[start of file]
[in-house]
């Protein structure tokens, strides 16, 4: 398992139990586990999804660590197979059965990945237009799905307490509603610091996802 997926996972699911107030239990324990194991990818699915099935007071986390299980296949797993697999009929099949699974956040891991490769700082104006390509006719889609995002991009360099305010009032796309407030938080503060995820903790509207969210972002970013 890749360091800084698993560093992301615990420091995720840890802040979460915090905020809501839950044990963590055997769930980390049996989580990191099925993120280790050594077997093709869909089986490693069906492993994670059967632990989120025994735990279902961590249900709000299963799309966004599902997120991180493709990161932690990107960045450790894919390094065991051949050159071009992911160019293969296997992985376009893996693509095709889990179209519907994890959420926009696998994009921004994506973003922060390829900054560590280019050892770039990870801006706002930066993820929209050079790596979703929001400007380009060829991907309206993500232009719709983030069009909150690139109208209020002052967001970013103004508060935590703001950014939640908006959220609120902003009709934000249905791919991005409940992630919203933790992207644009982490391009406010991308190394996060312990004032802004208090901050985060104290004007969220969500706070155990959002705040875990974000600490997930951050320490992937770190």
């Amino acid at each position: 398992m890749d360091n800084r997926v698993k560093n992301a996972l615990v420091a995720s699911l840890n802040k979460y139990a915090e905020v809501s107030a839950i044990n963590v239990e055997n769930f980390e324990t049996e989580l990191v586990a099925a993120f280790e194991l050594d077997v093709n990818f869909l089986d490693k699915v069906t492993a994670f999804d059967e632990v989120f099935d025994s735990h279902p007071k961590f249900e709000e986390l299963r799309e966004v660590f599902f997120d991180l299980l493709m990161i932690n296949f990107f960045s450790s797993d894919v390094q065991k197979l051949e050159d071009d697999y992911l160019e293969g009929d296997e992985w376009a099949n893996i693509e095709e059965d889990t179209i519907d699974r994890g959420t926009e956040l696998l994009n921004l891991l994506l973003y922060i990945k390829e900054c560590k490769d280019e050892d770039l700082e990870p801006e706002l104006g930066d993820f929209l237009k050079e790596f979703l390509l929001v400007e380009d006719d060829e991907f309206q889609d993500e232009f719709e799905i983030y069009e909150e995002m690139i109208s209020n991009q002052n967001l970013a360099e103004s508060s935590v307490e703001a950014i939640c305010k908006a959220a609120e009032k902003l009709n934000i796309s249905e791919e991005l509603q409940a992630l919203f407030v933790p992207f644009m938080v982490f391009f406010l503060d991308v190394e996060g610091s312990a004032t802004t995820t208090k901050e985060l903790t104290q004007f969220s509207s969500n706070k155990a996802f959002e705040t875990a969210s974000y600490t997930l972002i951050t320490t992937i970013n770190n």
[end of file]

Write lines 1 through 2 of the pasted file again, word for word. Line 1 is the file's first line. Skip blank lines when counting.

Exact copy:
[in-house]
């Protein structure tokens, strides 16, 4: 398992139990586990999804660590197979059965990945237009799905307490509603610091996802 997926996972699911107030239990324990194991990818699915099935007071986390299980296949797993697999009929099949699974956040891991490769700082104006390509006719889609995002991009360099305010009032796309407030938080503060995820903790509207969210972002970013 890749360091800084698993560093992301615990420091995720840890802040979460915090905020809501839950044990963590055997769930980390049996989580990191099925993120280790050594077997093709869909089986490693069906492993994670059967632990989120025994735990279902961590249900709000299963799309966004599902997120991180493709990161932690990107960045450790894919390094065991051949050159071009992911160019293969296997992985376009893996693509095709889990179209519907994890959420926009696998994009921004994506973003922060390829900054560590280019050892770039990870801006706002930066993820929209050079790596979703929001400007380009060829991907309206993500232009719709983030069009909150690139109208209020002052967001970013103004508060935590703001950014939640908006959220609120902003009709934000249905791919991005409940992630919203933790992207644009982490391009406010991308190394996060312990004032802004208090901050985060104290004007969220969500706070155990959002705040875990974000600490997930951050320490992937770190």